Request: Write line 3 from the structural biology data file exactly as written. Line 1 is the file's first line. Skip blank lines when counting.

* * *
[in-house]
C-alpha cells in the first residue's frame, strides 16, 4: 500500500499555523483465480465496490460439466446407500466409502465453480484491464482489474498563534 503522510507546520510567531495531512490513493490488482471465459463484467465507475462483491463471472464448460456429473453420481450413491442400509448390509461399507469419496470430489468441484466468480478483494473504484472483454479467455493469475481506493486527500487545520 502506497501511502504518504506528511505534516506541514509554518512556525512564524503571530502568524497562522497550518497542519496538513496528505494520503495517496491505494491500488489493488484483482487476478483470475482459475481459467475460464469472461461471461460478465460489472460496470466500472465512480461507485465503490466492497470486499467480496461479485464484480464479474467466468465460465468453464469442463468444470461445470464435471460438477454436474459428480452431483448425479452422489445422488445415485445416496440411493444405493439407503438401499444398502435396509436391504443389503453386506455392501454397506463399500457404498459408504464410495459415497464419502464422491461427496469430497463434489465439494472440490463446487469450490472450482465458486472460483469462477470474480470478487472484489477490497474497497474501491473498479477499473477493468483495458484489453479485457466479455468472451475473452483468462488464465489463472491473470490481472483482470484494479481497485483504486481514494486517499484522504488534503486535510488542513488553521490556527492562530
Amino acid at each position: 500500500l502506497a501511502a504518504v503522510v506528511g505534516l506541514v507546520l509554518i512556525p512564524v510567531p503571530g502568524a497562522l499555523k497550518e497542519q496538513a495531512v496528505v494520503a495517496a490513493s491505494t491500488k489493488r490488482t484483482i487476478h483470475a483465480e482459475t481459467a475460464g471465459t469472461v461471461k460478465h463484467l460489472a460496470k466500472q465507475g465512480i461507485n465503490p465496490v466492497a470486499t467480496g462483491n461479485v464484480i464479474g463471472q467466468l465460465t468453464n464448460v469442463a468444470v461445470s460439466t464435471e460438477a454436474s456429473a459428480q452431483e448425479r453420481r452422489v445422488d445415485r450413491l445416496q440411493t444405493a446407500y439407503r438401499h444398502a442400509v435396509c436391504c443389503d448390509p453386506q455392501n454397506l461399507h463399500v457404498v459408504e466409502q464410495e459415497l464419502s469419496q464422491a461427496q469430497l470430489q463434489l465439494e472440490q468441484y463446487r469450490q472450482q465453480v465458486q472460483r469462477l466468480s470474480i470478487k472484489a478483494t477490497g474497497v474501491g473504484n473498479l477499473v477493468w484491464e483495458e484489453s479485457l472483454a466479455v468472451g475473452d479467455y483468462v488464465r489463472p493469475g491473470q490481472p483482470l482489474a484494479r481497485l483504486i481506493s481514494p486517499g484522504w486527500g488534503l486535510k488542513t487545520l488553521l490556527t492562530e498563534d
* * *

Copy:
Amino acid at each position: 500500500l502506497a501511502a504518504v503522510v506528511g505534516l506541514v507546520l509554518i512556525p512564524v510567531p503571530g502568524a497562522l499555523k497550518e497542519q496538513a495531512v496528505v494520503a495517496a490513493s491505494t491500488k489493488r490488482t484483482i487476478h483470475a483465480e482459475t481459467a475460464g471465459t469472461v461471461k460478465h463484467l460489472a460496470k466500472q465507475g465512480i461507485n465503490p465496490v466492497a470486499t467480496g462483491n461479485v464484480i464479474g463471472q467466468l465460465t468453464n464448460v469442463a468444470v461445470s460439466t464435471e460438477a454436474s456429473a459428480q452431483e448425479r453420481r452422489v445422488d445415485r450413491l445416496q440411493t444405493a446407500y439407503r438401499h444398502a442400509v435396509c436391504c443389503d448390509p453386506q455392501n454397506l461399507h463399500v457404498v459408504e466409502q464410495e459415497l464419502s469419496q464422491a461427496q469430497l470430489q463434489l465439494e472440490q468441484y463446487r469450490q472450482q465453480v465458486q472460483r469462477l466468480s470474480i470478487k472484489a478483494t477490497g474497497v474501491g473504484n473498479l477499473v477493468w484491464e483495458e484489453s479485457l472483454a466479455v468472451g475473452d479467455y483468462v488464465r489463472p493469475g491473470q490481472p483482470l482489474a484494479r481497485l483504486i481506493s481514494p486517499g484522504w486527500g488534503l486535510k488542513t487545520l488553521l490556527t492562530e498563534d